Cigar-rolling competition is fierce. Cuba keeps rolling.

It could have been the longest cigar ever rolled, but it probably won’t be.

Cuba’s stogie-rolling king Jose Castelar, 64, teamed up with five assistants, using nearly 93 pounds (42 kilograms) of top-quality tobacco to assemble a 98-foot (30-meter) cigar, AP reports. Castelar set Guinness Records for the world’s longest cigars in 2001, 2003 and April 2005, when he completed a stogie measuring 20.41 meters, just shy of 67 feet.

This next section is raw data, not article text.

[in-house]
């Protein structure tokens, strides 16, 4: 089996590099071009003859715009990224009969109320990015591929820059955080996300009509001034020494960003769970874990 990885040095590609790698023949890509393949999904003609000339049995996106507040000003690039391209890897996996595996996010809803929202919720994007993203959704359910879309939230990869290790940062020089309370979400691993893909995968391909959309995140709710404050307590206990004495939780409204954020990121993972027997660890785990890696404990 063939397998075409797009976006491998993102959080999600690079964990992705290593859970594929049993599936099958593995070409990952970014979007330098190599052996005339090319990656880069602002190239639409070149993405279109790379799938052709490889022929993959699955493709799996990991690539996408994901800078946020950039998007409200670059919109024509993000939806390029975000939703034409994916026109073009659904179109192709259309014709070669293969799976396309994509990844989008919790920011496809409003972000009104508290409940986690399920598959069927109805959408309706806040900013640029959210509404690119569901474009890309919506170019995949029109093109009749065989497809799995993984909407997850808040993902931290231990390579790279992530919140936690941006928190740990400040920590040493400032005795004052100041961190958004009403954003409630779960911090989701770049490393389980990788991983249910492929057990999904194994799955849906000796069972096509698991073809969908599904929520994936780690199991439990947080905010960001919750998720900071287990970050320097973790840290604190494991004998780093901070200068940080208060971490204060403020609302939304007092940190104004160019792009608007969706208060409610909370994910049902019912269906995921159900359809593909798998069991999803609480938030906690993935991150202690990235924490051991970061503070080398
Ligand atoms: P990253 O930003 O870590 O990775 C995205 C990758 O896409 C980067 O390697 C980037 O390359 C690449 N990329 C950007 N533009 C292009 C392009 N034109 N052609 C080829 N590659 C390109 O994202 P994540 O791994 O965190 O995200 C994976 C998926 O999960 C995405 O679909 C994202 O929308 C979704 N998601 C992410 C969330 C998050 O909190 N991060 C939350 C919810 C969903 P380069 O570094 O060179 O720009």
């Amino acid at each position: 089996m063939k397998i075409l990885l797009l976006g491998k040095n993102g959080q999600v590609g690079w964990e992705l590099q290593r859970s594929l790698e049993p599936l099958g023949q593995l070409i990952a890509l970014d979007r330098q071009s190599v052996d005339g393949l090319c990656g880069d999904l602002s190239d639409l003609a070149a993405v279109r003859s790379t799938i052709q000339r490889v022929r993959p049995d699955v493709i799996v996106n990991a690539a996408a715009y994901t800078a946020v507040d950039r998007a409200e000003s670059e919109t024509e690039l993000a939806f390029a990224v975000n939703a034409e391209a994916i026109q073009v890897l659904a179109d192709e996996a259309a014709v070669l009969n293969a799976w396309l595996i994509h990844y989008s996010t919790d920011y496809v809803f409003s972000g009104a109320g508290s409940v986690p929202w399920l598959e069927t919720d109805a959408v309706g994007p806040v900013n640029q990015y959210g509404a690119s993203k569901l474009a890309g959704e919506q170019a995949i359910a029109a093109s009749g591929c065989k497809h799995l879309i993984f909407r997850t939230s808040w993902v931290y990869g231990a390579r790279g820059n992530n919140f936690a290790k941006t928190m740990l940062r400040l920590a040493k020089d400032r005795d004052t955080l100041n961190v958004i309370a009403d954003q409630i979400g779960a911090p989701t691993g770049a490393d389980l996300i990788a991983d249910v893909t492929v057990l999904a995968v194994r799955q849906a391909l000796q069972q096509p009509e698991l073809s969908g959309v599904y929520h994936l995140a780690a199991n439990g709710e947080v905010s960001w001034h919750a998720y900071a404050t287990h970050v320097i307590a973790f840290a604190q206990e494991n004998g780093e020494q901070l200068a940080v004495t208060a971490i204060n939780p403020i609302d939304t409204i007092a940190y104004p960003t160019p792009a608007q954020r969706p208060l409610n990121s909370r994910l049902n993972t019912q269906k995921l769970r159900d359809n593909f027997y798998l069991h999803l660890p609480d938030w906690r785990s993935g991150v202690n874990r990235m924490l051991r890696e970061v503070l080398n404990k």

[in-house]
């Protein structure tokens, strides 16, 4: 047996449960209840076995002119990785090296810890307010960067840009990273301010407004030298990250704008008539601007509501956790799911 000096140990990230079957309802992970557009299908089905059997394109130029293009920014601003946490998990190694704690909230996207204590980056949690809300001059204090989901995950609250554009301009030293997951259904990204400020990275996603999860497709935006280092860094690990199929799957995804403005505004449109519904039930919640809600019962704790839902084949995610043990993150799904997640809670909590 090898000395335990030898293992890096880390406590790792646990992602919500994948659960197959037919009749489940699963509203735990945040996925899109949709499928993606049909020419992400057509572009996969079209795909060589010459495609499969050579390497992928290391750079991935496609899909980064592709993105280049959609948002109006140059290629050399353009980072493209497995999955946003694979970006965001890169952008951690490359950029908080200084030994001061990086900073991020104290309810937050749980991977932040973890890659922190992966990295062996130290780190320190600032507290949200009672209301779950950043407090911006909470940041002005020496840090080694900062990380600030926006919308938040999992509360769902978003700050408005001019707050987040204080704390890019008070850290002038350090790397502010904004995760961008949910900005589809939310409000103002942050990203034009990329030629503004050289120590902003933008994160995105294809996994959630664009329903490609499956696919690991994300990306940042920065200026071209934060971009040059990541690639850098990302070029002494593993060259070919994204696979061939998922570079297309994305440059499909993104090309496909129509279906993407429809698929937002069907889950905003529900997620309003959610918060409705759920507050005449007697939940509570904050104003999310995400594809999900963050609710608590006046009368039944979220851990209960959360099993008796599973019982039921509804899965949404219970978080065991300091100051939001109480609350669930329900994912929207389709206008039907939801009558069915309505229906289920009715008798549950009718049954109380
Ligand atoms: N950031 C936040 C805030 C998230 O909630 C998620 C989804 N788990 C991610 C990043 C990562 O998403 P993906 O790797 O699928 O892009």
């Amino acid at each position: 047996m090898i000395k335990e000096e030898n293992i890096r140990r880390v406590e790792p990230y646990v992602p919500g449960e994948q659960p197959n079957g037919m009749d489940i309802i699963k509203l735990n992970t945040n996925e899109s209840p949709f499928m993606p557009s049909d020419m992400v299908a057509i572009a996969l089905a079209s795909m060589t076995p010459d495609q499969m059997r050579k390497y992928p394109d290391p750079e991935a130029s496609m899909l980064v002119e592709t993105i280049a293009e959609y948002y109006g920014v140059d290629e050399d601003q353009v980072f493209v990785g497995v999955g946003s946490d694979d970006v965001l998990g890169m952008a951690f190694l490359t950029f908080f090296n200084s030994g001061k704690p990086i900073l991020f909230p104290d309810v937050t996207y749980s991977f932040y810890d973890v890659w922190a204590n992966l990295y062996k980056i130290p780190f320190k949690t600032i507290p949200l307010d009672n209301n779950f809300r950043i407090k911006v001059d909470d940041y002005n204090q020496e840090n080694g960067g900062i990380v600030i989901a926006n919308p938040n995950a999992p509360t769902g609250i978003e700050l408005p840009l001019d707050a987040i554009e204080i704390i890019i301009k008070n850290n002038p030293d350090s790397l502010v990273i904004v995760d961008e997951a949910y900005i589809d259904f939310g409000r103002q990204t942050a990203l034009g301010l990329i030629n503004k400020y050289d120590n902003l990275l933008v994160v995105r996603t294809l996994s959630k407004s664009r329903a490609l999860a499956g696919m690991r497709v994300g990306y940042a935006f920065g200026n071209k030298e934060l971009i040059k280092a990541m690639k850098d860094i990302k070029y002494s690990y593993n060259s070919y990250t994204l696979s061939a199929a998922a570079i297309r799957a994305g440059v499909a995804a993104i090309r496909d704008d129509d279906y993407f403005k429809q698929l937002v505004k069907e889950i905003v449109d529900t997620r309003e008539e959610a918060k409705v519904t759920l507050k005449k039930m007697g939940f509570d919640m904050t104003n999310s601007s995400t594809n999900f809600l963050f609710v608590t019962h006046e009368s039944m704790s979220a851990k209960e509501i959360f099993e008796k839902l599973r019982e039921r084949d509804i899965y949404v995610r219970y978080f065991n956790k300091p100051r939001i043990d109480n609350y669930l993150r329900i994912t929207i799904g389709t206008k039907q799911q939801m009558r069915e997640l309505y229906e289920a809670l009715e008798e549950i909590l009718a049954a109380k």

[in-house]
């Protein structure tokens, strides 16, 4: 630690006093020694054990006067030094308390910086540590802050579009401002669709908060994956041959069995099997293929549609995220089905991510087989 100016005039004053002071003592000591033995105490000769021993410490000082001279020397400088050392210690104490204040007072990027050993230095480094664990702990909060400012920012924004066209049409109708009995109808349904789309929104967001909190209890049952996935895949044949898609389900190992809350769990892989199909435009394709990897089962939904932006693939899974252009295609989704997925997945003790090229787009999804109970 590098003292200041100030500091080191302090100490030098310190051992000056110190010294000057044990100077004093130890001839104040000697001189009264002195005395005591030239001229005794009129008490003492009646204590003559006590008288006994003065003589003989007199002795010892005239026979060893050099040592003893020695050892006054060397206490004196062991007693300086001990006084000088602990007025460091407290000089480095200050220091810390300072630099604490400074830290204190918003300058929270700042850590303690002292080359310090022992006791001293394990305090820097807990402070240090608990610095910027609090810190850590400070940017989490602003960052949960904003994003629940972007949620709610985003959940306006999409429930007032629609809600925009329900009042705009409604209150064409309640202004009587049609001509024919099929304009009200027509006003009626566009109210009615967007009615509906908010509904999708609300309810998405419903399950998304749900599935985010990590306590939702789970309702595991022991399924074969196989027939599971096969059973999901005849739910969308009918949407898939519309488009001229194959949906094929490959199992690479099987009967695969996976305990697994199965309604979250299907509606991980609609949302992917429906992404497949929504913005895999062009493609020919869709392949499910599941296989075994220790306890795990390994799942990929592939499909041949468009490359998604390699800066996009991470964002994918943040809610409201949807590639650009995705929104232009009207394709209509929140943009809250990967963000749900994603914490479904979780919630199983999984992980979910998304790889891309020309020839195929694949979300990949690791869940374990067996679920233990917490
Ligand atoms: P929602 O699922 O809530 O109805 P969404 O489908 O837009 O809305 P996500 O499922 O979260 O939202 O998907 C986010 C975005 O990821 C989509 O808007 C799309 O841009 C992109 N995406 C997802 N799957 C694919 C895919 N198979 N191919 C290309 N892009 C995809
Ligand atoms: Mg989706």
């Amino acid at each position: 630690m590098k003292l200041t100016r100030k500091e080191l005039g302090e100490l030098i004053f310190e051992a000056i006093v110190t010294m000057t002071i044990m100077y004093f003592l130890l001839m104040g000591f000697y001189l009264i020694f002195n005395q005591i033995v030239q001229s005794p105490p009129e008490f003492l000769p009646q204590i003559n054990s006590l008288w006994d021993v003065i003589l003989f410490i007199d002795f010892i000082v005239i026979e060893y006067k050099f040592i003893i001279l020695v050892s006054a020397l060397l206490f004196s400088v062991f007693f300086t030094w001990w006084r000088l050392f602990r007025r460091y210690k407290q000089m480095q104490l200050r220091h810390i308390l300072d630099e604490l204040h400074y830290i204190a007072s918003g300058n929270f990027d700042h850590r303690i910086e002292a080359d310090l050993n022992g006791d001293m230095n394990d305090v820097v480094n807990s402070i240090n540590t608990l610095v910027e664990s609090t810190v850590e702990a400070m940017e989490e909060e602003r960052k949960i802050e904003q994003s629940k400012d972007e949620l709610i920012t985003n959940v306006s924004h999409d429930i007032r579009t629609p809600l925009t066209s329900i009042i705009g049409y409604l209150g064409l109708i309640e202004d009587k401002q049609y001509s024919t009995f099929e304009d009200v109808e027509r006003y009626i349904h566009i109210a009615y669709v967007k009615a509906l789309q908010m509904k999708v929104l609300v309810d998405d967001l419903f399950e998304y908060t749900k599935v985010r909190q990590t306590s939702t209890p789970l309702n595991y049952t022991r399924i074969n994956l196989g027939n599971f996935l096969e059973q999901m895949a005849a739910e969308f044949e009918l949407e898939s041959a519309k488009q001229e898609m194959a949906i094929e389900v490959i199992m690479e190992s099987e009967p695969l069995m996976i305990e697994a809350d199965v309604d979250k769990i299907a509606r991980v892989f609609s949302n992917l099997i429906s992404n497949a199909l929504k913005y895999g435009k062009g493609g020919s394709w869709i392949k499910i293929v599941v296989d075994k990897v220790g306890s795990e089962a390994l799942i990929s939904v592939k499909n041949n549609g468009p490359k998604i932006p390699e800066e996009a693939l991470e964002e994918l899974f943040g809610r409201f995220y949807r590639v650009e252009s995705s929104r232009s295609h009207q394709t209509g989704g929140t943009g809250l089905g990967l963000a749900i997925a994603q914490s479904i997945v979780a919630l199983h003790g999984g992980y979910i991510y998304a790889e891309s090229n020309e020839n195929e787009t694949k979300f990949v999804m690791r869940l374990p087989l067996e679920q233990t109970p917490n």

But Castelar, who learned the art of cigar-making from an uncle at age 5, is likely to fall short this time: Guinness says Puerto Rican cigar-maker Patricio Pena crafted a 41.2-meter (135-foot) stogie last year. Competition from cigar rollers in the Dominican Republic and Puerto Rico is “stiff but friendly,” driving Castelar to keep rolling.

Honestly, what makes Cuban cigars “so much better” than Puerto Rican or Dominican cigars? Is it the forbidden fruit factor?